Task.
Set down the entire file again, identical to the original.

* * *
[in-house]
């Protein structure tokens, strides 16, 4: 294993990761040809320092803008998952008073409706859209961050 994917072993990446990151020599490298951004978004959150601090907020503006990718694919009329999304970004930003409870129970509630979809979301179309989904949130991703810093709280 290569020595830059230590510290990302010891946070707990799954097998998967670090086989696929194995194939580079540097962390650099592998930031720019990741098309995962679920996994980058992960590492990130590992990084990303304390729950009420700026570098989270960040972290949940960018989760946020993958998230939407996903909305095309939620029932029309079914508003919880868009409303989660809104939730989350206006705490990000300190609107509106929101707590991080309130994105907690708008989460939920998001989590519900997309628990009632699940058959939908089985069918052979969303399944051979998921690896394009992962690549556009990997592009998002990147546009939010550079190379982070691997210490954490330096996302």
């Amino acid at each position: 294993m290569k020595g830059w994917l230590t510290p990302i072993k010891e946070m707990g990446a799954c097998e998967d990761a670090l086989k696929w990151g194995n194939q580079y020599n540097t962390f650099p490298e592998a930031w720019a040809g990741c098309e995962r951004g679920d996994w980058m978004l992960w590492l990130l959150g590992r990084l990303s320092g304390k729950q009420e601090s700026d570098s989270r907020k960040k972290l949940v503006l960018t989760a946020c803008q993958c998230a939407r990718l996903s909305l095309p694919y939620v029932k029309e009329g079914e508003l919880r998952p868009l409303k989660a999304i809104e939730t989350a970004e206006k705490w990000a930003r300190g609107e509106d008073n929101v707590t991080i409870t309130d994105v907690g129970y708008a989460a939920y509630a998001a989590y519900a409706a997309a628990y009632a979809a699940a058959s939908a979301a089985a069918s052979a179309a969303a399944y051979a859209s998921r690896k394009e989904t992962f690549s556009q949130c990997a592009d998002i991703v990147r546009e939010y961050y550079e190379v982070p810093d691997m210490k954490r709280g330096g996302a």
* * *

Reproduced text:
[in-house]
């Protein structure tokens, strides 16, 4: 294993990761040809320092803008998952008073409706859209961050 994917072993990446990151020599490298951004978004959150601090907020503006990718694919009329999304970004930003409870129970509630979809979301179309989904949130991703810093709280 290569020595830059230590510290990302010891946070707990799954097998998967670090086989696929194995194939580079540097962390650099592998930031720019990741098309995962679920996994980058992960590492990130590992990084990303304390729950009420700026570098989270960040972290949940960018989760946020993958998230939407996903909305095309939620029932029309079914508003919880868009409303989660809104939730989350206006705490990000300190609107509106929101707590991080309130994105907690708008989460939920998001989590519900997309628990009632699940058959939908089985069918052979969303399944051979998921690896394009992962690549556009990997592009998002990147546009939010550079190379982070691997210490954490330096996302």
């Amino acid at each position: 294993m290569k020595g830059w994917l230590t510290p990302i072993k010891e946070m707990g990446a799954c097998e998967d990761a670090l086989k696929w990151g194995n194939q580079y020599n540097t962390f650099p490298e592998a930031w720019a040809g990741c098309e995962r951004g679920d996994w980058m978004l992960w590492l990130l959150g590992r990084l990303s320092g304390k729950q009420e601090s700026d570098s989270r907020k960040k972290l949940v503006l960018t989760a946020c803008q993958c998230a939407r990718l996903s909305l095309p694919y939620v029932k029309e009329g079914e508003l919880r998952p868009l409303k989660a999304i809104e939730t989350a970004e206006k705490w990000a930003r300190g609107e509106d008073n929101v707590t991080i409870t309130d994105v907690g129970y708008a989460a939920y509630a998001a989590y519900a409706a997309a628990y009632a979809a699940a058959s939908a979301a089985a069918s052979a179309a969303a399944y051979a859209s998921r690896k394009e989904t992962f690549s556009q949130c990997a592009d998002i991703v990147r546009e939010y961050y550079e190379v982070p810093d691997m210490k954490r709280g330096g996302a």